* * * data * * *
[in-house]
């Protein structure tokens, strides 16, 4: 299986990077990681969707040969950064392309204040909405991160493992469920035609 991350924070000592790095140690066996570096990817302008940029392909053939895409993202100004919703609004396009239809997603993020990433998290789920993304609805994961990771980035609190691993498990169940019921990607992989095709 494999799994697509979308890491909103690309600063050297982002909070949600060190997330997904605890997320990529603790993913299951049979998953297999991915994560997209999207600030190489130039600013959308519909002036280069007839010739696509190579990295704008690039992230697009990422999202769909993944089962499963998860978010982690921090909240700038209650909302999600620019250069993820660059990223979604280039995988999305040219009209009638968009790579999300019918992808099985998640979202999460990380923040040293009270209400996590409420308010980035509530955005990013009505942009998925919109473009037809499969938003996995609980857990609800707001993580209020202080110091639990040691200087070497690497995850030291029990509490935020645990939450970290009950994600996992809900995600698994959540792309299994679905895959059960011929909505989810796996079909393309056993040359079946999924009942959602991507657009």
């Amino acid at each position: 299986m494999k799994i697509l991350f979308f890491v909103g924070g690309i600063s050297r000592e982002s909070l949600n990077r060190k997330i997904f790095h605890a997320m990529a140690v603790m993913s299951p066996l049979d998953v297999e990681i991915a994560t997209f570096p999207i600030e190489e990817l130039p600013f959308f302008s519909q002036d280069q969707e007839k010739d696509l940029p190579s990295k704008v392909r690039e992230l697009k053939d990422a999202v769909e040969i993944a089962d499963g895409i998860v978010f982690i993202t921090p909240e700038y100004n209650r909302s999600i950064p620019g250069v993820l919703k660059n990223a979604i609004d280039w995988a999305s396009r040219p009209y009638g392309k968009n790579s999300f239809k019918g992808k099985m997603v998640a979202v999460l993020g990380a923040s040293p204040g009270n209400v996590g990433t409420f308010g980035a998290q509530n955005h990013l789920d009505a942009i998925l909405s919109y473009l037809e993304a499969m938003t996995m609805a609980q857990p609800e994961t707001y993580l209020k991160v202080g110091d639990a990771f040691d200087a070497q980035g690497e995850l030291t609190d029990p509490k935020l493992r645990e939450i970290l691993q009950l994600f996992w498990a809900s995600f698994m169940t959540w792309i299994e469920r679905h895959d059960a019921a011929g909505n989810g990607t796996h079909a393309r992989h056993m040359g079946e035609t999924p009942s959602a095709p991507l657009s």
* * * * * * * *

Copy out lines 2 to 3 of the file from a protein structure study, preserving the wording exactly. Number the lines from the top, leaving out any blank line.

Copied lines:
């Protein structure tokens, strides 16, 4: 299986990077990681969707040969950064392309204040909405991160493992469920035609 991350924070000592790095140690066996570096990817302008940029392909053939895409993202100004919703609004396009239809997603993020990433998290789920993304609805994961990771980035609190691993498990169940019921990607992989095709 494999799994697509979308890491909103690309600063050297982002909070949600060190997330997904605890997320990529603790993913299951049979998953297999991915994560997209999207600030190489130039600013959308519909002036280069007839010739696509190579990295704008690039992230697009990422999202769909993944089962499963998860978010982690921090909240700038209650909302999600620019250069993820660059990223979604280039995988999305040219009209009638968009790579999300019918992808099985998640979202999460990380923040040293009270209400996590409420308010980035509530955005990013009505942009998925919109473009037809499969938003996995609980857990609800707001993580209020202080110091639990040691200087070497690497995850030291029990509490935020645990939450970290009950994600996992809900995600698994959540792309299994679905895959059960011929909505989810796996079909393309056993040359079946999924009942959602991507657009």
């Amino acid at each position: 299986m494999k799994i697509l991350f979308f890491v909103g924070g690309i600063s050297r000592e982002s909070l949600n990077r060190k997330i997904f790095h605890a997320m990529a140690v603790m993913s299951p066996l049979d998953v297999e990681i991915a994560t997209f570096p999207i600030e190489e990817l130039p600013f959308f302008s519909q002036d280069q969707e007839k010739d696509l940029p190579s990295k704008v392909r690039e992230l697009k053939d990422a999202v769909e040969i993944a089962d499963g895409i998860v978010f982690i993202t921090p909240e700038y100004n209650r909302s999600i950064p620019g250069v993820l919703k660059n990223a979604i609004d280039w995988a999305s396009r040219p009209y009638g392309k968009n790579s999300f239809k019918g992808k099985m997603v998640a979202v999460l993020g990380a923040s040293p204040g009270n209400v996590g990433t409420f308010g980035a998290q509530n955005h990013l789920d009505a942009i998925l909405s919109y473009l037809e993304a499969m938003t996995m609805a609980q857990p609800e994961t707001y993580l209020k991160v202080g110091d639990a990771f040691d200087a070497q980035g690497e995850l030291t609190d029990p509490k935020l493992r645990e939450i970290l691993q009950l994600f996992w498990a809900s995600f698994m169940t959540w792309i299994e469920r679905h895959d059960a019921a011929g909505n989810g990607t796996h079909a393309r992989h056993m040359g079946e035609t999924p009942s959602a095709p991507l657009s």